12 Comment

  • the only book kids need is the Bible

  • You know another great place to get books? The library. You can read and read and not accumulate more stuff.

  • I nearly worked as an intern here in college. Stephen is a great guy and I think it’s great that when you get a book here you know your money’s going to a good cause. As Tina says, you really can’t overemphasize how great of an organization this is.

  • Anyone remember Sweet Pickles? I been digging them memories lately.

  • Got a copy of “Cloudy with a Chance of Meatballs” occupying a place of honor on my bookshelf right now. My favorite is the part where the pea soup fog is so thick that you can eat it…just like real pea soup!

  • @Emmaleigh504

    and just think, thanks to organizations like books for america, impoverished children now have access to libraries just like you do! jerk

  • I think many neighborhood libraries are shut down or rather seedy. MLK library downtown is a de facto homeless shelter. Remember: we invested in baseball.

  • Pennywise, another reason I hate baseball 🙂 I love to go to the library and get books. My neighborhood library is not the best, but the books are free and that rocks.

  • The first thing I do whenever I move some place new is get a library card, and I have certainly frequented the DC public libraries. But I have to agree they are largely seedy or otherwise problematic. I remember a couple of years ago, going to return some books to the West End branch during broad daylight (it was probably 5 PM and during the summer), and the homeless were already asleep shoulder to shoulder in front of the building. The Tenleytown branch was being renovated for at least two years, and of course Georgetown burned down. But the Mt Pleasant branch (beautiful historic building aside) always seems busy and well maintained.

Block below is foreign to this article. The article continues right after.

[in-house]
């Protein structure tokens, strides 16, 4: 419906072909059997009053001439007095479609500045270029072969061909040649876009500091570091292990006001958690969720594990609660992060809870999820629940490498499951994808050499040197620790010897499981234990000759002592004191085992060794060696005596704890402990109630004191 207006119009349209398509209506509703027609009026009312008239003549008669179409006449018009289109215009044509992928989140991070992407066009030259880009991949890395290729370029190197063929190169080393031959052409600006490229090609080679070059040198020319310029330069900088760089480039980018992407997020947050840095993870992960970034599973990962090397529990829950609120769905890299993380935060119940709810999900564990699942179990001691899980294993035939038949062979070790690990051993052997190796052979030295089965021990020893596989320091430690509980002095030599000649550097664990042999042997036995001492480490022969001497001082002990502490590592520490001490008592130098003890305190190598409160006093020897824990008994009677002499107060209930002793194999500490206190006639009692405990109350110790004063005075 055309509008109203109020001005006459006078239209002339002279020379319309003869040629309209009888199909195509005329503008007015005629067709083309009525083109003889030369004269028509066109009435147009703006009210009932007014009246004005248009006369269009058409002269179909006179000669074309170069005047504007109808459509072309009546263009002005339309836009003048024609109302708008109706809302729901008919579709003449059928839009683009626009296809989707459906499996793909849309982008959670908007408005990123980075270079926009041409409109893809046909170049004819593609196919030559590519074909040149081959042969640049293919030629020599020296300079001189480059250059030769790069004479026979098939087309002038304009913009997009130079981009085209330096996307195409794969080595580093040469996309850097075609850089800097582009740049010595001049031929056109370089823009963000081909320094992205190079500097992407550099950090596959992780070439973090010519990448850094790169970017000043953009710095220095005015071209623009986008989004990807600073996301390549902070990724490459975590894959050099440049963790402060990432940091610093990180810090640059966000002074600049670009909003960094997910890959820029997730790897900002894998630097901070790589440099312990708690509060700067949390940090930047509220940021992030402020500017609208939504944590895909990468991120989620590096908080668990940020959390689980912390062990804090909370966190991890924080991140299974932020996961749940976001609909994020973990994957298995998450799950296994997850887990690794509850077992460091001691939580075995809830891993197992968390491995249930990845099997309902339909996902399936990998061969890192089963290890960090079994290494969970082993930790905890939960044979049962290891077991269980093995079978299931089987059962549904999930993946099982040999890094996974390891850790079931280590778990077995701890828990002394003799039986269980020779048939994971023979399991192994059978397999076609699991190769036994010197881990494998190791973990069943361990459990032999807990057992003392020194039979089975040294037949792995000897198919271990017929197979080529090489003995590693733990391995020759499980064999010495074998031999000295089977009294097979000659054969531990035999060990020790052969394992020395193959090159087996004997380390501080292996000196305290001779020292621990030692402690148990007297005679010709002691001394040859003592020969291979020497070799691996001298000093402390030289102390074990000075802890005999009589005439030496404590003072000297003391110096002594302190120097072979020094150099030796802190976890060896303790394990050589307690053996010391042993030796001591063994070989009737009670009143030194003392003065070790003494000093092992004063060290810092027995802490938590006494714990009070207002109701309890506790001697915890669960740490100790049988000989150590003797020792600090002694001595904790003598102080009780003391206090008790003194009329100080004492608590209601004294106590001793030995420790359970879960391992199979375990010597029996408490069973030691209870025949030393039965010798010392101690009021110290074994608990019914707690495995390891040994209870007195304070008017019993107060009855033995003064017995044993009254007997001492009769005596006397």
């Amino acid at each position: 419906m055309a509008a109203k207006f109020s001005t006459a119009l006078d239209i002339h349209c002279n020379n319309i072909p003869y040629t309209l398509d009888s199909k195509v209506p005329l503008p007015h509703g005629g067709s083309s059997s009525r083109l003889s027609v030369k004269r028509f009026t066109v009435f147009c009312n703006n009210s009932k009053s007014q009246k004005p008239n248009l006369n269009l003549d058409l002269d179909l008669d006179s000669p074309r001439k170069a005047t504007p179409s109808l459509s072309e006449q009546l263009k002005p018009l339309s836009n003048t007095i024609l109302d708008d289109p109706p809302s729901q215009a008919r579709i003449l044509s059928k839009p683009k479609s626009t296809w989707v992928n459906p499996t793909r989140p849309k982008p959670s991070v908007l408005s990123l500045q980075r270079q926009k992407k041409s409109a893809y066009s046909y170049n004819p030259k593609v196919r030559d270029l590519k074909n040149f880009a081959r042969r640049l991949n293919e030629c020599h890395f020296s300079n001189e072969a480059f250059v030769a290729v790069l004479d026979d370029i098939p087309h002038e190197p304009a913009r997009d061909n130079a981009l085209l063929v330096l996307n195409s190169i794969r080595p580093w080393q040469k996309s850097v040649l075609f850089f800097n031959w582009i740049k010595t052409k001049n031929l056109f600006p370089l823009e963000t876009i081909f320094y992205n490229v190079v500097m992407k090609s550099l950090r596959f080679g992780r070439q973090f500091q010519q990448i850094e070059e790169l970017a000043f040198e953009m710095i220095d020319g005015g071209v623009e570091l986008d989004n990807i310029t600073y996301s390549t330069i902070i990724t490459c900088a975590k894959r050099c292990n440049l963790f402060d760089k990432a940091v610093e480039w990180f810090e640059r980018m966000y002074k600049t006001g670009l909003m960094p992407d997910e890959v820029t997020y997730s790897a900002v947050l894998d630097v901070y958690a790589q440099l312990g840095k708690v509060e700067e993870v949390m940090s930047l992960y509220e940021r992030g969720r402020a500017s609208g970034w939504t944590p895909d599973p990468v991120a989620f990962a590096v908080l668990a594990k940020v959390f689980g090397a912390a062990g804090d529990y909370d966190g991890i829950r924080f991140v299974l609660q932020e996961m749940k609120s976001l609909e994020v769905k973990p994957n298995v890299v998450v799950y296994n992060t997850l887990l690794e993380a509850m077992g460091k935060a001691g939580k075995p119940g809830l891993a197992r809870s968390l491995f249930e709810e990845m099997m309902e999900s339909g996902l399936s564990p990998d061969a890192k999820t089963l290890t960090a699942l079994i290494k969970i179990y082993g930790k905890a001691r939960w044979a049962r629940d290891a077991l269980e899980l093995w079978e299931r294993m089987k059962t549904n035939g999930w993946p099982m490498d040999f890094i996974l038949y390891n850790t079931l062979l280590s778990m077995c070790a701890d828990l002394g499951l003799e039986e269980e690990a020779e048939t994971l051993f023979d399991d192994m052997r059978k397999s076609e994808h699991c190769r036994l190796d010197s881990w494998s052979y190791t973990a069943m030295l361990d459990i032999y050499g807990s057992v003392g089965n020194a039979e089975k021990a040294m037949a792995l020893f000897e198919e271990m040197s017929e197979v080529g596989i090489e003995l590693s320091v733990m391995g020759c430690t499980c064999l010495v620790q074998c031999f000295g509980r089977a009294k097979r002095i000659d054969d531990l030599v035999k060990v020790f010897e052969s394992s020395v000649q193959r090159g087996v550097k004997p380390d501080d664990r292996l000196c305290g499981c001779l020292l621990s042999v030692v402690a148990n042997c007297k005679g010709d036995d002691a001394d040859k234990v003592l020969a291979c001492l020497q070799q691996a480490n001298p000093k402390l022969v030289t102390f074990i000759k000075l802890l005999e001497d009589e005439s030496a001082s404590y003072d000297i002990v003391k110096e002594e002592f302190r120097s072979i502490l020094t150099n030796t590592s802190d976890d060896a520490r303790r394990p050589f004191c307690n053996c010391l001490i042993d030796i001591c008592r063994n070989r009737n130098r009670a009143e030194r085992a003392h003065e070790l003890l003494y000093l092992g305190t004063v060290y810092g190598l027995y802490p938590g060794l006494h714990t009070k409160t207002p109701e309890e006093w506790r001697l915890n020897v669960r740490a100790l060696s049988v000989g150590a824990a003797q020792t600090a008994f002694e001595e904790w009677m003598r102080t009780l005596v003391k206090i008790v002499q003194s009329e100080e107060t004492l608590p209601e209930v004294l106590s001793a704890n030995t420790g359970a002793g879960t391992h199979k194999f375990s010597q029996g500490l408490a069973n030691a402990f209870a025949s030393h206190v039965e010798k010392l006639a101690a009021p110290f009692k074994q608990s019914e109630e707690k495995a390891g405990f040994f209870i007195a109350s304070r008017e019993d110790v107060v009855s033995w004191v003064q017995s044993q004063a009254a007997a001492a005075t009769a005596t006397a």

• This is an outstanding book store. Great titles, great prices!

  • I like our Petworth Library. And thanks for sharing this resource with us! It sounds like they’re a great asset to the community.

  • Libraries are fantastic, and so are these kinds of organizations. More should be invested in them. But so should low income families in books. Its unbelievable that “more than 60 percent of low income families have not a single book at home for their children.” You can often find childrens books on sale for a couple of bucks – its not as if its a matter of money in _all_ of these cases.